BlackBerry has been all but buried by its competition. Once a company that paved the way for the smartphone industry, it now appears left behind in the technological dust. Just this week, BlackBerry--which recently changed its name from Research in Motion--revealed it is considering "strategic alternatives." That opens the door for selling itself, either as a whole or perhaps in pieces. So, how did an innovation giant turn into a dinosaur? Hot Stock Minute host Lauren Lyster and Yahoo! Finance Senior Columnist discuss BlackBerry's biggest blunders in the video above. The mistakes include the three items below.
1.) Resisted Shift to Touchscreen Devices: The company ignored the sweeping migration away from "qwerty" keyboards. "BlackBerry sort of held off," explains Santoli. He says the company thought it had a lock on corporate accounts, and figured that would be enough to keep the business churning. BlackBerry stock was just shy of $67 a share when the iPhone was introduced on June 29th, 2007. It has currently been trading under $11. Santoli says that by the time BlackBerry realized its missteps, "they did not move fast enough to have a competitive product." BlackBerry's revenue has cratered as innovation has faltered. BlackBerry's revenue for fiscal year 2012 was $11 billion, down 45% since 2010.
2.) Failed on the App Frontier: Apple and Android devices makers invited app designers to build programs for their handsets. Not so with BlackBerry. "They wanted to kind of own the whole process," explains Santoli. That has wound up costing the company dearly. A major complaint about BlackBerry devices in a lack of apps. Meanwhile, Apple's app store has become a cash cow. Last year revenues topped $9-billion. By 2016 the site could generate $22-billion annually.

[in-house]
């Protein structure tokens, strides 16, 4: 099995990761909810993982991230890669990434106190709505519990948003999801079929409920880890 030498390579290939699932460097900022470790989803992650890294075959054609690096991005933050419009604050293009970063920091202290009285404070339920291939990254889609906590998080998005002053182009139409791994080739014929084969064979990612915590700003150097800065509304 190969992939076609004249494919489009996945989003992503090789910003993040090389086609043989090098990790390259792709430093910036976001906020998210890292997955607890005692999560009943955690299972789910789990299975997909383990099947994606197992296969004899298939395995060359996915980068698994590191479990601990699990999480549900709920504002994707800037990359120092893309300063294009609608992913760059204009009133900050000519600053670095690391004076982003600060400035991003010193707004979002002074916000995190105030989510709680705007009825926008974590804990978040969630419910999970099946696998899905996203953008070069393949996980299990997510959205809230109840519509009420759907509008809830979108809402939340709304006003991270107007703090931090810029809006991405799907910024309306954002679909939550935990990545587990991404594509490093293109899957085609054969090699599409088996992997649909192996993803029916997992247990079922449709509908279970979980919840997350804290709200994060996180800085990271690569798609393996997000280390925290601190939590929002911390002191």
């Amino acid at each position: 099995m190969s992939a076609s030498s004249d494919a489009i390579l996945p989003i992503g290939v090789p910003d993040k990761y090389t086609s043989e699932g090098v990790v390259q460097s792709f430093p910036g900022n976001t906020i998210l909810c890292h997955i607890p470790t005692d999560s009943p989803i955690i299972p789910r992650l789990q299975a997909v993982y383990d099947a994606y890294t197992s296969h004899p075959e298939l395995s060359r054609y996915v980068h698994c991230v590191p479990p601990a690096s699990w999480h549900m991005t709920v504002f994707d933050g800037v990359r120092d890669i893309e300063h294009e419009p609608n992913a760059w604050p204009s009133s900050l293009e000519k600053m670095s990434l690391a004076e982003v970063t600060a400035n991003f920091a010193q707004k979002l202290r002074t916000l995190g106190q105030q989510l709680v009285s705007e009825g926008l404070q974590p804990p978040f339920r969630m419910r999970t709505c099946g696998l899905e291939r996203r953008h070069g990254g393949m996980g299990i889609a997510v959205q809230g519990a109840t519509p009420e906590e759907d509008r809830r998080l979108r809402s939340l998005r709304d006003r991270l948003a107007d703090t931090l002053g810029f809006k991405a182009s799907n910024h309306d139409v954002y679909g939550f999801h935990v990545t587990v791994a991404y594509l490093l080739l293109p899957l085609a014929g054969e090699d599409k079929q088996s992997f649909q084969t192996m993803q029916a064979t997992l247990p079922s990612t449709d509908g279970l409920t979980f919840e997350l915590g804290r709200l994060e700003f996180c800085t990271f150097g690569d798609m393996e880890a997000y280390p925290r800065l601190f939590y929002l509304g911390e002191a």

3.) Took Customer Loyalty for Granted: "People wanted the better product, not just one that said BlackBerry on it," explains Santoli. He says the company erred in believing it had an unbreakable stronghold on corporate email-- one which theoretically assured the BlackBerry would remain the default device of choice. In 2008 BlackBerry owned 45% of the US smartphone market. Research firm Gartner says BlackBerry currently has only a 2.7% share down from 5.2% one year ago. Android phones are far and away the leader with a 79% share and Apple is in second with 14.2%. Blackberry was able to hold on to customers for a time even after the iPhone and Android phones debuted, but since 2011 things have fallen off a cliff. At its peak, in 2011, Blackberry shipped more than 52 million phones. In 2012, that dropped by almost 20 million units to 33 million units. Meanwhile, Apple shipped more than 135 million iPhones and Samsung and other manufacturers sold more than 452 million Android units.
BlackBerry stock has not performed all that badly in 2013 considering the prospects for the company. Shares are down 7% since the start of the year. However, they are a tiny fraction of their all-time high above $140 back in 2008. At that time the company had a stock market value above $80-billion. Today when you add up all the shares, they're worth less than $6-billion.